WordPress started in 2003. Since then it has grown to be the largest self-hosted blogging tool in the world, used on hundreds of thousands of sites and seen by tens of millions of people every day. But you already knew that!
By itself this blogging tool used to be just that: a way to put your thoughts out there, so anyone with a internet connection could read it. But WordPress is not just about blogging, at least not anymore. While still limited in terms of “out of the box” functionality compared with other CMS out there, WordPress managed to shine thought it’s plugins and themes.
WordPress is slowly making it’s way into the corporate world as well: Yahoo, CNN, New York Times, Ford, Nike are just a few of big names that implemented it for it’s ease of use, fast development times, cost reduction and easy maintenance of the platform. Oh… and U.S. Government Agencies are also using WordPress.
So where do we go from here? Recently it was announced WordPress to merge with WordPress MU. This will probably appear with the 3.0 launch. This seams to be just one of the big steps towards a social web platform. The next step will probably be to integrate more social media features from BuddyPress.
The power of a blog is in its network of users. Since web users are becoming accustomed to a culture of participation, publishers will look to include tools that will better facilitate the conversation. Tools like user profile pages and groups from BuddyPress will make a good additions to blogs. An issue could be the “yet another account and password” problem but solutions like oAuth or using accounts from other more prestigious social networks (login in with your facebook or google account) will help the transition from simple comments to complex communication.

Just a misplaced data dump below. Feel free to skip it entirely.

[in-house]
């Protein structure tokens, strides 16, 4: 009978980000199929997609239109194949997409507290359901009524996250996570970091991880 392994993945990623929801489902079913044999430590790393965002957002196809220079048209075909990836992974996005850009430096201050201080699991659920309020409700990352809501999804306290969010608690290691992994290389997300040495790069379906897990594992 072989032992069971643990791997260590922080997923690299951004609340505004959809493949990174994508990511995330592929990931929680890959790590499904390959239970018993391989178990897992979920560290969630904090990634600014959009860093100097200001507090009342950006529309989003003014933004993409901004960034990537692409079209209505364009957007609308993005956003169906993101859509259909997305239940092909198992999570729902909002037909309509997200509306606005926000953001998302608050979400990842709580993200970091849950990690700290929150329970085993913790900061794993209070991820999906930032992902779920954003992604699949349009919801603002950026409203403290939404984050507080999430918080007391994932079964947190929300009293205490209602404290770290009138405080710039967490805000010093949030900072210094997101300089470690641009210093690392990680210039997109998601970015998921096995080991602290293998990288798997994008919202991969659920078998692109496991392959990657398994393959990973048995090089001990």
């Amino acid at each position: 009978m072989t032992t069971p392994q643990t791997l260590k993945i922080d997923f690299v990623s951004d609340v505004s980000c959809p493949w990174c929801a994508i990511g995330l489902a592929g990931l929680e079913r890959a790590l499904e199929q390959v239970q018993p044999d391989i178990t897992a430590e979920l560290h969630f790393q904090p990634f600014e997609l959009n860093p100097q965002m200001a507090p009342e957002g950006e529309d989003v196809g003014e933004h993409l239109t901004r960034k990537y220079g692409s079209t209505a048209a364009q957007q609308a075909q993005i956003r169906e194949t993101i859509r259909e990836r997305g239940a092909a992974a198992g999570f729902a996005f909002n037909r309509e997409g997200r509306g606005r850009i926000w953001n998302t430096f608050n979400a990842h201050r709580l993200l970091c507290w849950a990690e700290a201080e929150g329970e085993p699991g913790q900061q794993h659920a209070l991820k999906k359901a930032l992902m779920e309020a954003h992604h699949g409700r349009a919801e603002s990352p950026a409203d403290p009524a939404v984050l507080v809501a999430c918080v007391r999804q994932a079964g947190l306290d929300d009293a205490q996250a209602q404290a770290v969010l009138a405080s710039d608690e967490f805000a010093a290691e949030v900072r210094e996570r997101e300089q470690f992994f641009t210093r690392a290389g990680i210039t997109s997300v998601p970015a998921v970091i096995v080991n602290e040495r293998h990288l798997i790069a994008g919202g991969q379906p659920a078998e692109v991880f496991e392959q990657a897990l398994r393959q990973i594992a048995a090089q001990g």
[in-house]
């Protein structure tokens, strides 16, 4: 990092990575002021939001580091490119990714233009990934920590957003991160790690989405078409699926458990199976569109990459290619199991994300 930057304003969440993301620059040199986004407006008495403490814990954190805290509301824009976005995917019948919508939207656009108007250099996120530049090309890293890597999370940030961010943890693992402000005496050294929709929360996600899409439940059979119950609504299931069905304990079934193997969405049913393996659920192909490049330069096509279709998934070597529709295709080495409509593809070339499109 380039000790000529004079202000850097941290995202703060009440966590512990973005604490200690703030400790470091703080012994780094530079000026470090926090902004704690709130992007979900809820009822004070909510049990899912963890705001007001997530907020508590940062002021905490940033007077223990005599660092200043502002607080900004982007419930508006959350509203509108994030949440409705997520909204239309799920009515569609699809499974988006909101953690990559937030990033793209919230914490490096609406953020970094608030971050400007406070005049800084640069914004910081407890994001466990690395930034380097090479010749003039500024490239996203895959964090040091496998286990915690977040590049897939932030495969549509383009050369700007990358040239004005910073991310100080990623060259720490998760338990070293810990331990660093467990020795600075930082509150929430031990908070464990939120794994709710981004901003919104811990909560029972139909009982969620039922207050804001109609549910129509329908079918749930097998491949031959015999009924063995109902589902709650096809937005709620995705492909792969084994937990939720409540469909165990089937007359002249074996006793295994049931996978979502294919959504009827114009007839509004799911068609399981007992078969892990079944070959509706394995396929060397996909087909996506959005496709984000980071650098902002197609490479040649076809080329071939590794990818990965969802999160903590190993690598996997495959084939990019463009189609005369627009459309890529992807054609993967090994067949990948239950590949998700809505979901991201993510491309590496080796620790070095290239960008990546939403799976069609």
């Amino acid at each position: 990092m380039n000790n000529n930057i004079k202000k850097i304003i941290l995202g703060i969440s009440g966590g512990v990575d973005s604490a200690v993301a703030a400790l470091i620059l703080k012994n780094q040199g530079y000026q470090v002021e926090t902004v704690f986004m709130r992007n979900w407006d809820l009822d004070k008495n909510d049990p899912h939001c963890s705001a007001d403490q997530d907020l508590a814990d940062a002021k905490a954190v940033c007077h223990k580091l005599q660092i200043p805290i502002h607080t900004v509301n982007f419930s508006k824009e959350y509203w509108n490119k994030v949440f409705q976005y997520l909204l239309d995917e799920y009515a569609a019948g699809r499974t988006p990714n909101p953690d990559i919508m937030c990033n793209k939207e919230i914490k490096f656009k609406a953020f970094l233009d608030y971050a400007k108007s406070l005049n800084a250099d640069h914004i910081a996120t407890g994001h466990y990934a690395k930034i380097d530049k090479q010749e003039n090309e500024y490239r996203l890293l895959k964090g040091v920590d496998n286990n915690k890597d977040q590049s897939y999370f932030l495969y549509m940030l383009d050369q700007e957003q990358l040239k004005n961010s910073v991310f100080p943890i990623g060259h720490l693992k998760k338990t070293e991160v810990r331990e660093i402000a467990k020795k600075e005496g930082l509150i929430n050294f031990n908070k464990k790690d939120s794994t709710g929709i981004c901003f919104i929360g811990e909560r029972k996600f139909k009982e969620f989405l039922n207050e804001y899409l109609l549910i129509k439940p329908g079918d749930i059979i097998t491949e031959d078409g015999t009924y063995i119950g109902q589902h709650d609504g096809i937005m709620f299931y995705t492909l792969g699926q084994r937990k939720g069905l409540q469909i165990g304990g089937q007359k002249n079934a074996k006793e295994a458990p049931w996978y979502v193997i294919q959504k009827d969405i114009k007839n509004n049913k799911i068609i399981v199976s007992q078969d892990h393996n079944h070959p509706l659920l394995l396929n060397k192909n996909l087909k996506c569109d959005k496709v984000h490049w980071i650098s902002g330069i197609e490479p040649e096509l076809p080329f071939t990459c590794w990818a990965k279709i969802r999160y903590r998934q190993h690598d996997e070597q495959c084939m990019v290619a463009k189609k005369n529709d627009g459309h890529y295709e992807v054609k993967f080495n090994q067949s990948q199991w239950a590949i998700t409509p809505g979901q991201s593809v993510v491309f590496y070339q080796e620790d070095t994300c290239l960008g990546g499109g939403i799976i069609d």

While all these extra features mean nothing for end users that just wants to blog (and for which the WordPress was created initially) they will mean the world for power bloggers, web-developers and web entrepreneurs by transforming expensive and time consuming activities into cheap and fast ones. Implementing ideas, interconnecting social networks, creating learning platforms, building multilingual information hubs, using community feedback to build a better business, all this will get easier to implement (for the web-developer) and use (for the end user).
Another interesting thing happening in the WordPress community is the adoption of GPL licensing for payed theme clubs that previously used proprietary licenses. In my opinion, this is because Matt Mullenweg started to pressure non-GPL theme clubs and designers. He did this by voicing his opinion, removing all non-GPL themes and theme designers that have even the slightest contact with non-GPL themes from the Theme Repository and by making it easy to install themes directly from the backend of WordPress. While this can be debated indefinitely one thing is sure: it’s good for the end user and the community! For WordPress as a platform this is even better since most of these themes are good quality and people can now reuse the professionally developed code in future projects without the fear of legal repercussions.
WordPress definitely has the opportunity to become a great social platform. The same way blogging changed the publishing world it’s fair to say that social networking will change the blogging platform to facilitate communication and collaboration. It’s appropriate.